When new runners try to bite off more than they can chew, it’s easy to get discouraged. Too many would-be runners set lofty goals for themselves in hopes of taking up running with a bang. What’s more likely, though, is those individuals get overwhelmed and eventually give up before they really settle into a groove. Fortunately, the solution is simple: justÂ make smaller goals that are more easily managed.
These mini-goals can be part of a larger goal that might overwhelm you in other circumstances. But by breaking down these aspirations into bite-sized pieces, you stand a much better chance of sticking with running and eventually reaching your goal.
1. Running one mile
If you’re nervous about runningâ€”and doubting your ability to keep it up for a prolonged periodâ€” give yourself the simple task of running a single mile nonstop. This should be an attainable goal as long as you properly prepare and have the right equipment. Make sure you invest in a pair ofÂ good quality running shoesÂ before you start.
WEEK 1: Start with a one-mile walk and then run or jog at a comfortable pace for half a mile. If you are struggling with this distance, aim to run a quarter-mile. Once you’ve gone that far, walk a quarter- or half-mile. Repeat this two more times so that you’ve run a total of one or two miles and walked another two.
FOLLOWING WEEKS: Try to complete this workout three to four times per week. Gradually increase your running distance from a quarter-mile to a half-mile and beyond. Within a few weeks, you will probablyÂ build up the enduranceÂ enough to complete your goal of running one mile. Your most important goal is simplyÂ covering these distances without walking, no matter what your pace is.
2. Running a 5K
A 5K is one of the most common races and is enjoyed by people of all ages and skill levels. It’s a good goal for anyone who can successfully run a mile without too much difficulty.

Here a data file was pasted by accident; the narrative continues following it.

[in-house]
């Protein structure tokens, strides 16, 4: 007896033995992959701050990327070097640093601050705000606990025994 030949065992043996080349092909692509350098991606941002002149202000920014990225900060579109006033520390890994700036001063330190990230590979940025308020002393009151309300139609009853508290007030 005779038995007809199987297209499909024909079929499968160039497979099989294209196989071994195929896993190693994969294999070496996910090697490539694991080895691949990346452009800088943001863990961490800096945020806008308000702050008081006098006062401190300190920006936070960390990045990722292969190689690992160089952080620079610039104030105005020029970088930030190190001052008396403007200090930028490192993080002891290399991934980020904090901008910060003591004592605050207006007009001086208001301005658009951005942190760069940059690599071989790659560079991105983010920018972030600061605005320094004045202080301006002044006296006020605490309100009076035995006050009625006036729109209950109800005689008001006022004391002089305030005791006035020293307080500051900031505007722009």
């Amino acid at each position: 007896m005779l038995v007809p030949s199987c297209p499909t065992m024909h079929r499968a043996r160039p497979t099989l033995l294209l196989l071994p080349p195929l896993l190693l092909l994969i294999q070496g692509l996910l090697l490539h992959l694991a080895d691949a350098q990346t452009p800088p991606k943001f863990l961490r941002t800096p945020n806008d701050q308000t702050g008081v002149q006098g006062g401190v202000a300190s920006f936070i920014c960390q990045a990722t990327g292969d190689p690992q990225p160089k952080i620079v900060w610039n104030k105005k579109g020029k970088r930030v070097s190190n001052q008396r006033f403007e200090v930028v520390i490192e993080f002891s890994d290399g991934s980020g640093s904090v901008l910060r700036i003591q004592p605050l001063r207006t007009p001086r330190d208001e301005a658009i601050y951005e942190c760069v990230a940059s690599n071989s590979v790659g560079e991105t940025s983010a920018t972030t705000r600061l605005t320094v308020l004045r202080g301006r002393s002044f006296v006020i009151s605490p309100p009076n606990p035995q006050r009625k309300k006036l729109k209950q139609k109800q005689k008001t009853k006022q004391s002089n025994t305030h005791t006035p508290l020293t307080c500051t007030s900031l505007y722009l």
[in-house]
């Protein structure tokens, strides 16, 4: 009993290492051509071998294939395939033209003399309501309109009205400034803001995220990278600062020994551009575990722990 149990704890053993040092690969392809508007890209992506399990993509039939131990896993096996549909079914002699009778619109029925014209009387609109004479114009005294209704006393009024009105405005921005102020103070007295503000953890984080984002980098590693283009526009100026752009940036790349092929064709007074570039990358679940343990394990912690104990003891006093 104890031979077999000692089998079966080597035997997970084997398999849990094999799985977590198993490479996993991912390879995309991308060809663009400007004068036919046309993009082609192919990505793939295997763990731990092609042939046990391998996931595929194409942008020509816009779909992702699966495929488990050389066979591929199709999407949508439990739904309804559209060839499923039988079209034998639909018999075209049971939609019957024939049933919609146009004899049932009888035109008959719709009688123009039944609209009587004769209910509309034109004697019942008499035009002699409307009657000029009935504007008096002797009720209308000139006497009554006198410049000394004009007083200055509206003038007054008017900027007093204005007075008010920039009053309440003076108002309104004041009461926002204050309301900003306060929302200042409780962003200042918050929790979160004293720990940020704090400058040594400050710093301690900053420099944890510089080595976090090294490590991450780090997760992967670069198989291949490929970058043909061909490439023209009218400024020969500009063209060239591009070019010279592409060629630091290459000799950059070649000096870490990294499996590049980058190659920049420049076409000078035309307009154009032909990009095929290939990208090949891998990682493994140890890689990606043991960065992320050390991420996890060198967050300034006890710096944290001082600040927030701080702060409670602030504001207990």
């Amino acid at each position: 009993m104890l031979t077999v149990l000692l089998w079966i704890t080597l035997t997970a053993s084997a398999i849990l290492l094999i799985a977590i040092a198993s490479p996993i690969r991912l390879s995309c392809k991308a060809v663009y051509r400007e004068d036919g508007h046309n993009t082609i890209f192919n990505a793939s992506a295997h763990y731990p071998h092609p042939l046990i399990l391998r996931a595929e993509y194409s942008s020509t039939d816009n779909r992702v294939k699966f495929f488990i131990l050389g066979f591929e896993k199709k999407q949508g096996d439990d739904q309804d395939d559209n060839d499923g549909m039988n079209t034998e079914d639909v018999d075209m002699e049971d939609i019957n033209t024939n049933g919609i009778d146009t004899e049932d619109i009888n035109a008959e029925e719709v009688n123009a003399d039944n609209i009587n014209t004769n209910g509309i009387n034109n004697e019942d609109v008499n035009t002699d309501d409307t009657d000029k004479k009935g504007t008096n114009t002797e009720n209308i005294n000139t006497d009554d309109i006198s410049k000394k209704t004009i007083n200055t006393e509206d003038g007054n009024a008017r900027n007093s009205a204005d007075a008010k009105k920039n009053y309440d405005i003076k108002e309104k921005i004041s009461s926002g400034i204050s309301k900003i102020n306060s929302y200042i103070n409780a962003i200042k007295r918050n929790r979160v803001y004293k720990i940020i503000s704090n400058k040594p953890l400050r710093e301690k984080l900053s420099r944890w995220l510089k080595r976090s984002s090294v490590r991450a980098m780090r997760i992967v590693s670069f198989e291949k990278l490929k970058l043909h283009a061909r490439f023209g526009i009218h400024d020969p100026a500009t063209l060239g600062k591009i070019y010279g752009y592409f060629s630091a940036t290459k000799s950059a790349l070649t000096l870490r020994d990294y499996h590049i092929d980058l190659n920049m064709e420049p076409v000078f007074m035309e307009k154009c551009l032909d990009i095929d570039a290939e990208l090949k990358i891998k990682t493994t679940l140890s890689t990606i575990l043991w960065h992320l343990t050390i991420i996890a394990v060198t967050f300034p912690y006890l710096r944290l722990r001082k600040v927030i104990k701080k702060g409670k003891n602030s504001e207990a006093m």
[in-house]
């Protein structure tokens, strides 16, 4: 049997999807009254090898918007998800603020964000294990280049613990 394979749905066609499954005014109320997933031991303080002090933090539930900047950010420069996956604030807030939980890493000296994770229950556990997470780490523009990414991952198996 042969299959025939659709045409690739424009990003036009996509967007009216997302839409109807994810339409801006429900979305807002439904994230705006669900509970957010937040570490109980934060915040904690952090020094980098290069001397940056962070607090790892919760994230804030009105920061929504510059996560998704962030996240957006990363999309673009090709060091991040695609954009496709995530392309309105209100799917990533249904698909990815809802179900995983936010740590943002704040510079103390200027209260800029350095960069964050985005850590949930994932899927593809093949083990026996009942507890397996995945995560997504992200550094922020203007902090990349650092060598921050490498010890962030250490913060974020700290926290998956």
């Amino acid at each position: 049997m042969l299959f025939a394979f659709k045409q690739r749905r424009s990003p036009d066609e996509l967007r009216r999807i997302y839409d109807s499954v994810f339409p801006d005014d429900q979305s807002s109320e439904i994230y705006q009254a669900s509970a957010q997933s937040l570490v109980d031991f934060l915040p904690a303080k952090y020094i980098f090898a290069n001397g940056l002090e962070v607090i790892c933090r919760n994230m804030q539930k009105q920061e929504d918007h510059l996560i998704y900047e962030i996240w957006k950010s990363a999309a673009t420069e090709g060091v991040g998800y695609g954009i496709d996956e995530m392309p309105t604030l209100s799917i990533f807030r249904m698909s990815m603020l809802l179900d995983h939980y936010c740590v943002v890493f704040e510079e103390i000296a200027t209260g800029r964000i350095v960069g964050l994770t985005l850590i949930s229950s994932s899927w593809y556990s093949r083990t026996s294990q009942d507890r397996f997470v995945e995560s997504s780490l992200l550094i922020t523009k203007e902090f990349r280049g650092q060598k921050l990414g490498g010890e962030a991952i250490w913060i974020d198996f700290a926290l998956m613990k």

WEEK 1: Start with a basic workout of alternating running and walking. To train for this distance, start by running one mile, walking a half-mile and running another half-mile. Finish by walking a quarter-mile and running three-quarters of a mile to end the workout. Perform this three to four times a week and try to increase your speed with every workout.
FOLLOWING WEEKS: Gradually increase your running distance without increasing your walking distance. Try to build up to running three miles at the start of the workoutâ€” this is nearly the same distance as a 5K. Try to start this regimen four to eight weeks before your race.
3. Running a 10K
Most people who run a 10K can comfortably run two or three miles and may have even completed a 5K in the past. In either case, running a 10K is easily done. The main goal is to build up enough endurance during training to make your goal a reality.
WEEK 1: Go for a long run of one to three miles, depending on your current fitness level. Walk a half-mile and run another half-mile to a mile to further build your endurance.
FOLLOWING WEEKS:Â Increase your primary running distanceÂ gradually, ideally working your way up to six miles or more. After walking half a mile, continue to increase your secondary running distance to a mile or more — the more mileage you’re able to accumulate, the easier your 10K run will be. Try to run three to five times a week to build up endurance. Perform this running schedule starting at least six to ten weeks prior to your run.
When it comes to race day, there’s always an increased emphasis placed on running the distance as quickly as possible. While competition may get the best of you, try to pace yourself early on and get comfortable; you can turn up the intensity as you approach the end of the race. In the end, make sure you remember your primary goal is simply the satisfaction of completing the race and getting yourself active.